Steel wool

Steel wool

Steel wools are manufactured fibers composed of metal, plastic-coated metal, metal-coated plastic, or a core completely covered by metal.[1] Gold and silver have been used since ancient times as yarns for fabric decoration. More recently, aluminum yarns, aluminized plastic yarns, and aluminized nylon yarns have replaced gold and silver. Steel wool filaments can be coated with transparent films to minimize tarnishing.

Metal fiber may also be shaved from wire (steel wool), bundle drawn from larger diameter wire, cast from molten metal, or grown around a seed (often carbon).

Uses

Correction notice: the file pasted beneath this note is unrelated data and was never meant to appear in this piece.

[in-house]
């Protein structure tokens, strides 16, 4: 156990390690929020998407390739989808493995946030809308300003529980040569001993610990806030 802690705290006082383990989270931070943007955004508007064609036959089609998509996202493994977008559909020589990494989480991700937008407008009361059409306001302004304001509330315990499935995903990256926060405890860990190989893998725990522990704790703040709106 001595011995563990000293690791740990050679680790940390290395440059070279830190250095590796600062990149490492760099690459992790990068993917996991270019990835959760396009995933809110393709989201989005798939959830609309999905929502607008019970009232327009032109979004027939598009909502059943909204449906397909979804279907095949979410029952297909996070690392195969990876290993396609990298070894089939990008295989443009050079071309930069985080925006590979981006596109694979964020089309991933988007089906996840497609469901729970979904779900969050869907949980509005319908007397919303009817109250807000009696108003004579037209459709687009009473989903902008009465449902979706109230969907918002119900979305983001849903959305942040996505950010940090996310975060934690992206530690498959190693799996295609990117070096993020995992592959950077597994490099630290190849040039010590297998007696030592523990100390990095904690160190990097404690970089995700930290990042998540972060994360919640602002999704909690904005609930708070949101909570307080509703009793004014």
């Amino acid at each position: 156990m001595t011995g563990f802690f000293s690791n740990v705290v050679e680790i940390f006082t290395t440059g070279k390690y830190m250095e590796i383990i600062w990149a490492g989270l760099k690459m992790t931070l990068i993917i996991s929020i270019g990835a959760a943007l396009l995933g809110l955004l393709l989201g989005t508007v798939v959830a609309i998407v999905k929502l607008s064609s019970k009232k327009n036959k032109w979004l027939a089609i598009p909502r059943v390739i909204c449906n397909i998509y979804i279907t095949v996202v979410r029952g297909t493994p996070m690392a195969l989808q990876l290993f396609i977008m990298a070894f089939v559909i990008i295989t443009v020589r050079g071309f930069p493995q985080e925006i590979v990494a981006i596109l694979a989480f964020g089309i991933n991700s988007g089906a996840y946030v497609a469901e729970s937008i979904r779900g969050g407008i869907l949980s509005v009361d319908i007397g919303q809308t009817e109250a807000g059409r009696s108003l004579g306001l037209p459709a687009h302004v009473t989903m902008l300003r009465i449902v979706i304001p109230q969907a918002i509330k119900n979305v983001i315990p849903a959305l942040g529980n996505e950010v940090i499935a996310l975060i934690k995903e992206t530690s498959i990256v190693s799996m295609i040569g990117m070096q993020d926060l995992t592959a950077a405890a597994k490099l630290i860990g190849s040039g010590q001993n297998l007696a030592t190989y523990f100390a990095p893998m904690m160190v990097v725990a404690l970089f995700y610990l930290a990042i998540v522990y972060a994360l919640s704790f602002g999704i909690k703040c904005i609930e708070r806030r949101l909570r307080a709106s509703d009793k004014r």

The most common uses for steel wools is upholstery fabric and textiles such as lamé and brocade. Many people also use steel wools in weaving and needlepoint. Increasingly common today are steel wools in clothing, anything from party and evening wear to club clothing, cold weather and survival clothing, and everyday wear. Steel wool yarns are woven, braided, and knit into many fashionable fabrics and trims. For additional variety, Steel wool yarns are twisted with other fibers such as wool, nylon, cotton, and synthetic blends to produce yarns which add novelty effects to the end cloth or trim.[7] Stainless steel and other metal fibers are used in communication lines such as phone lines and cable television lines. Stainless steel fibers are also used in carpets. They are dispersed throughout the carpet with other fibers so they are not detected. The presence of the fibers helps to conduct electricity so that the static shock is reduced. These types of carpets are often used in computer-use areas where the chance of producing static is much greater. Other uses include tire cord, missile nose cones, work clothing such as protective suits, space suits, and cut resistant gloves for butchers and other people working near bladed or dangerous machinery.